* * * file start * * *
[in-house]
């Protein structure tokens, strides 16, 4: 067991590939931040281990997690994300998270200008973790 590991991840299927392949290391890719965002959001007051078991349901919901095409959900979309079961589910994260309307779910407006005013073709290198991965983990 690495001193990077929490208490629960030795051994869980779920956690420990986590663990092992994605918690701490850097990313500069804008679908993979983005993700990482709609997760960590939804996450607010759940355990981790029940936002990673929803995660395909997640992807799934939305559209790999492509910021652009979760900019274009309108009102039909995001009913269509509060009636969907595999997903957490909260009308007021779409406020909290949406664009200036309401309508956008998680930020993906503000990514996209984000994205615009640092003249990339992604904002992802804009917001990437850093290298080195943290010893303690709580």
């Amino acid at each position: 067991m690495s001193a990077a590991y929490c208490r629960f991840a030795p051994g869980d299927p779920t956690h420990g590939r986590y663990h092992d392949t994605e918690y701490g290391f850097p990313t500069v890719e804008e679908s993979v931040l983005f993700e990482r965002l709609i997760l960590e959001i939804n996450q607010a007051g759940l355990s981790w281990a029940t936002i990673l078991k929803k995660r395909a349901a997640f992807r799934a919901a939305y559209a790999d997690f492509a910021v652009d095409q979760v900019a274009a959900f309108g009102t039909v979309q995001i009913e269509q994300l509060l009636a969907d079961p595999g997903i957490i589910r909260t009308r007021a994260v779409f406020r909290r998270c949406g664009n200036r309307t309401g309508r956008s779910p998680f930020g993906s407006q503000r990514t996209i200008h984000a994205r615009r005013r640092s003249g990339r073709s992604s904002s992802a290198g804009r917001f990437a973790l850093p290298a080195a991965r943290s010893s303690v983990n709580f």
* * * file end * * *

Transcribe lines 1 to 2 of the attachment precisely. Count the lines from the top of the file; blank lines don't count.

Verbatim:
[in-house]
């Protein structure tokens, strides 16, 4: 067991590939931040281990997690994300998270200008973790 590991991840299927392949290391890719965002959001007051078991349901919901095409959900979309079961589910994260309307779910407006005013073709290198991965983990 690495001193990077929490208490629960030795051994869980779920956690420990986590663990092992994605918690701490850097990313500069804008679908993979983005993700990482709609997760960590939804996450607010759940355990981790029940936002990673929803995660395909997640992807799934939305559209790999492509910021652009979760900019274009309108009102039909995001009913269509509060009636969907595999997903957490909260009308007021779409406020909290949406664009200036309401309508956008998680930020993906503000990514996209984000994205615009640092003249990339992604904002992802804009917001990437850093290298080195943290010893303690709580």